The new subvariant XBB.1.5 has been detected in Australia, with four cases in Victoria to date. This will be monitored for expansion and clinical impact over coming weeks. It is clear that XBB.1.5 has shown competitive advantage over other variants and is predominating in the US and likely to impact case numbers and hospitalisations there as a result. With Australia’s most comprehensive wastewater surveillance, Victoria is well-placed to monitor the emergence of this variant locally. All the protections outlined below work to protect you and others from the impacts of COVID-19, regardless of variants.

An increase in social gatherings and events over the summer holiday period have added to the transmission risk. However, by taking the simple preventative steps outlined below, that risk can be reduced. 

Safe gatherings over the holiday period 

The risk of Covid infection can increase through large family and social gatherings. It is important to consider older family and friends and those who may be more vulnerable to severe Covid illness.

Plan ahead this summer and consider the following tips to ensure you can enjoy the festivities safely.

  • Plan your party or family gathering outside when possible
  • Get tested if you have symptoms or you’re going to a party or family gathering
  • Keep homes well ventilated, with windows and doors open
  • Wear a high-quality mask, especially where you can’t physically distance from others
  • Isolate for at least five days and until you have no symptoms
  • Check if you are eligible for Covid medicines
  • Get your next vaccine dose
  • Protecting yourself is the best way to protect you and the community – If you don’t get Covid, you can’t spread Covid

For more information on ways to protect yourself and others, visit the Coronavirus website.

Updates to testing 

Victoria’s remaining state-run PCR testing sites closed on 31 December 2022. Rapid antigen tests remain the primary tool for Covid detection, and a positive result enables access to antivirals for those eligible.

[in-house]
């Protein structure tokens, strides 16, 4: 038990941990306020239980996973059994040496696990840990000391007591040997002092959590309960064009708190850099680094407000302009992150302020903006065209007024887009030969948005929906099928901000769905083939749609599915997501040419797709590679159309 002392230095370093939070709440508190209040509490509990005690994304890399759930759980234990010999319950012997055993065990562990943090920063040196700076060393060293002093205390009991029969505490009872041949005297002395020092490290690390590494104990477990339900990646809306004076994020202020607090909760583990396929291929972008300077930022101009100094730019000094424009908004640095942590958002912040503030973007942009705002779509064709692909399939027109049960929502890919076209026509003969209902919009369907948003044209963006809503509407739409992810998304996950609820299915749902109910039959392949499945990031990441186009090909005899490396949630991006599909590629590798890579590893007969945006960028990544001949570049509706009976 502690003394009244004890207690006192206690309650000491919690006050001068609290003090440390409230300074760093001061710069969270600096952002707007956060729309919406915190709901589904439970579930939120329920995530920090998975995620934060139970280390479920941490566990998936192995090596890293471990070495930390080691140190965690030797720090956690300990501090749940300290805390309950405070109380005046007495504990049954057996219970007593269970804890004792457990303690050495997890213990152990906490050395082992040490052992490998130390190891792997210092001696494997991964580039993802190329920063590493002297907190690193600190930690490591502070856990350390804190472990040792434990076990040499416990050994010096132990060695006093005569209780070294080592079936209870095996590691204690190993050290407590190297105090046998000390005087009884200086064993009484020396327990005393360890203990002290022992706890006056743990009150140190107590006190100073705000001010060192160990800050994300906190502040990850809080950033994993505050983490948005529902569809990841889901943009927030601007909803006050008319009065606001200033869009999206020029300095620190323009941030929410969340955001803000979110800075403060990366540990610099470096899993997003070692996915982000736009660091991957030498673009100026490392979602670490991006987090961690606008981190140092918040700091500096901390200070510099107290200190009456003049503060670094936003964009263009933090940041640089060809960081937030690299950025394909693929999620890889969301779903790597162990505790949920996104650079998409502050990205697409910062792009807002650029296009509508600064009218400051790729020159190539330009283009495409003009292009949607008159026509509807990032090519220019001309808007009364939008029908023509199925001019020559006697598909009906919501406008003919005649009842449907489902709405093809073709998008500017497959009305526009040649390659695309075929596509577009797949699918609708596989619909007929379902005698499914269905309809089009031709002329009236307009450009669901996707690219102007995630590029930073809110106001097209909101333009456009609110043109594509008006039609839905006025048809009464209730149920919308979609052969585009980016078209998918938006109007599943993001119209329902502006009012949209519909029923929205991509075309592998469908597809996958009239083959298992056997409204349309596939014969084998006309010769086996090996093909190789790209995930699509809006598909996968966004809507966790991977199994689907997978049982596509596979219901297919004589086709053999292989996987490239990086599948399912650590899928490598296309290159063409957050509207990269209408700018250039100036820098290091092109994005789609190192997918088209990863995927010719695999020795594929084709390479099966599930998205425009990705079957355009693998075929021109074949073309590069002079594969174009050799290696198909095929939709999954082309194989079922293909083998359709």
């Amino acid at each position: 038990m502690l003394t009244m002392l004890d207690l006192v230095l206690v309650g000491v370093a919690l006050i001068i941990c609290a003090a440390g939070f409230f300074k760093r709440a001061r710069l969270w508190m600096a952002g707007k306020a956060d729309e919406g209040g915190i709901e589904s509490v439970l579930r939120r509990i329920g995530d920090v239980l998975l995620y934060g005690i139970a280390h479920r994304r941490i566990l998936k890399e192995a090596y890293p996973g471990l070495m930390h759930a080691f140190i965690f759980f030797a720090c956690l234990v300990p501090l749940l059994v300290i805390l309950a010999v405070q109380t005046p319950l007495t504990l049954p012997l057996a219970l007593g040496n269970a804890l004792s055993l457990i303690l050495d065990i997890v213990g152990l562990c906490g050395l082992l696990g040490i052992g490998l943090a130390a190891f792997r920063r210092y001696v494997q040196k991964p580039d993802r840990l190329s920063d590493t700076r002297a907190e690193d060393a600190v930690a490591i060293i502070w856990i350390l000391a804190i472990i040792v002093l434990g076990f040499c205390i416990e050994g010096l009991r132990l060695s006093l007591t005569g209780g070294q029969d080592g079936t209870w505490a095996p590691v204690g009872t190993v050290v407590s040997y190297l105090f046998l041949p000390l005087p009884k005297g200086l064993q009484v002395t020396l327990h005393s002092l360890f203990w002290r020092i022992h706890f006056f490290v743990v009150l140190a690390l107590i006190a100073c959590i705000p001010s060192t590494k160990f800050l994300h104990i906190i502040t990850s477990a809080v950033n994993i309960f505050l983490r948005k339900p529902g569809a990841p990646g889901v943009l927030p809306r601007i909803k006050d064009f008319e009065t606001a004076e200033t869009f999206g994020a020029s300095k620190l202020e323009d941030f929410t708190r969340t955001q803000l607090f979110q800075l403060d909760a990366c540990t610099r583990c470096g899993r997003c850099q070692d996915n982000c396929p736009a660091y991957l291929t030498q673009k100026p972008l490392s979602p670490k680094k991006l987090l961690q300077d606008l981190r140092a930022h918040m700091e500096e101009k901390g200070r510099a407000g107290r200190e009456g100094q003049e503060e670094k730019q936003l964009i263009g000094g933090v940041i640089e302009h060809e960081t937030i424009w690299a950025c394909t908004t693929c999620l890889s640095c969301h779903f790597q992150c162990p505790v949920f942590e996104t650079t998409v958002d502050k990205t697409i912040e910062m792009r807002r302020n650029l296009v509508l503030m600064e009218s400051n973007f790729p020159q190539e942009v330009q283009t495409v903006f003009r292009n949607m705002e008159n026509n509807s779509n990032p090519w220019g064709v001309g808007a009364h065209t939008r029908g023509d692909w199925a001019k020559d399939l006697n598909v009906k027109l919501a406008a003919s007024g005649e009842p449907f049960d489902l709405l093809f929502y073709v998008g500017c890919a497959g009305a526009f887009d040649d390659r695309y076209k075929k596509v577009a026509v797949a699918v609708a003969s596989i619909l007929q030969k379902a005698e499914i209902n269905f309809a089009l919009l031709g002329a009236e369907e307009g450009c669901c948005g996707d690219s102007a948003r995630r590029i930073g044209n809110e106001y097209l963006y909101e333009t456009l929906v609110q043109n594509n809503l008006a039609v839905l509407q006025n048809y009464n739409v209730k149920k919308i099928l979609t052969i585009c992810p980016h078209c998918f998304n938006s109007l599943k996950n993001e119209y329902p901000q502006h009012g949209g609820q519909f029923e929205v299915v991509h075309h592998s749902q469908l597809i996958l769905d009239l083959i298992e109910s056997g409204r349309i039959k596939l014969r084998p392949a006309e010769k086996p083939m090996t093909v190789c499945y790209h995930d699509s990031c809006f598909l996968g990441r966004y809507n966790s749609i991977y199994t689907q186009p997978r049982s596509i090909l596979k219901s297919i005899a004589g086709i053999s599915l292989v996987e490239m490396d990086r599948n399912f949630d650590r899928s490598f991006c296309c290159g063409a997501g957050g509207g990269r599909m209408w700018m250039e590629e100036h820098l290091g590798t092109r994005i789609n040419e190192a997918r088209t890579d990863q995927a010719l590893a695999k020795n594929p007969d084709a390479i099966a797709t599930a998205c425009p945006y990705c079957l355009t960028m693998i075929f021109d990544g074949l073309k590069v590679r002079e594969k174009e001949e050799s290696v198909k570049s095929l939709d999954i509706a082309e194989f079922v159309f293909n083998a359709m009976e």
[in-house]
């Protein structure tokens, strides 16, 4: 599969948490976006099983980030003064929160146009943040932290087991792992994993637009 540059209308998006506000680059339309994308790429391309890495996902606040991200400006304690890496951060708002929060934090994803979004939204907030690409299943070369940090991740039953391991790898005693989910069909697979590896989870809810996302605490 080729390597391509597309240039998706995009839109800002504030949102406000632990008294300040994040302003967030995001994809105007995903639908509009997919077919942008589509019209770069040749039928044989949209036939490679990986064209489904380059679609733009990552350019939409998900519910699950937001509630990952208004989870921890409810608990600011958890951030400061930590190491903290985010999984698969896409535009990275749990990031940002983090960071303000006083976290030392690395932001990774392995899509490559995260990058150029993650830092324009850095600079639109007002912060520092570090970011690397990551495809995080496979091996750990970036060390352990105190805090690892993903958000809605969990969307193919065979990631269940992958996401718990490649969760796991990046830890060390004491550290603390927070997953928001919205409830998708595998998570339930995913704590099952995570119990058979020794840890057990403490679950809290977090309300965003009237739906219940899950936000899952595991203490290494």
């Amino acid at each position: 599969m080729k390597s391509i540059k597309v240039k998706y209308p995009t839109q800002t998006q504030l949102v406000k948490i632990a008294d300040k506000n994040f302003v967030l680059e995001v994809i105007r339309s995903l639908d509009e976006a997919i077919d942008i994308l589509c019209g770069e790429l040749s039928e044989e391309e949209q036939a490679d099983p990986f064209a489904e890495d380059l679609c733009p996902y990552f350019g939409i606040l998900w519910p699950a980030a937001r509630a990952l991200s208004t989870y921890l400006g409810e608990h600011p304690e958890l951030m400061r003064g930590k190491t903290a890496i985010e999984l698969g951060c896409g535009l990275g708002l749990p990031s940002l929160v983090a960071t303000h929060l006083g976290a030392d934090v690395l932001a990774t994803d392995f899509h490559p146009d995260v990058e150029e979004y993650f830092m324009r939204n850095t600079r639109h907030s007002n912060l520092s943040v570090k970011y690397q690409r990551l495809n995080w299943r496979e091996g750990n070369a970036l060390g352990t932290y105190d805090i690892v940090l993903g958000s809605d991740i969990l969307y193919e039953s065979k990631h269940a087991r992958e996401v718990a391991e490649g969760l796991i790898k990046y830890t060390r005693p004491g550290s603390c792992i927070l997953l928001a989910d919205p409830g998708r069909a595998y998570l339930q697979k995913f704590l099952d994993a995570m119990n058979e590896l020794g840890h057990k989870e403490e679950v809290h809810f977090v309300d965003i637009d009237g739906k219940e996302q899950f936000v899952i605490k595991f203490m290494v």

Individuals at high risk of severe illness or those symptomatic and eligible for antivirals who test negative on a RAT should see their primary care provider or a GP Respiratory Clinic to access PCR testing to ensure early detection and effective treatment.

Many local councils are offering free RATs to all Victorians. Preparations are underway to expand this service to even more councils until June 2023.

Contact your local council to see if they are participating and for more information visit the Coronavirus website.

Access to antivirals over the summer break

If you require a prescription for a Covid medicine and can’t get an appointment with a GP or a GP Respiratory Clinic over the holiday period, contact the Victorian Virtual Emergency Department.

Early testing for Covid and diagnosis are essential to access Covid medicines. For most Covid medicine to work best, you must take it within five days of getting sick – the earlier the better.

Information on eligibility can be found at the Coronavirus website

To access the most up-to-date information on Covid in Victoria, visit the Victorian Coronavirus website or call the Corona

Reviewed 06 January 2023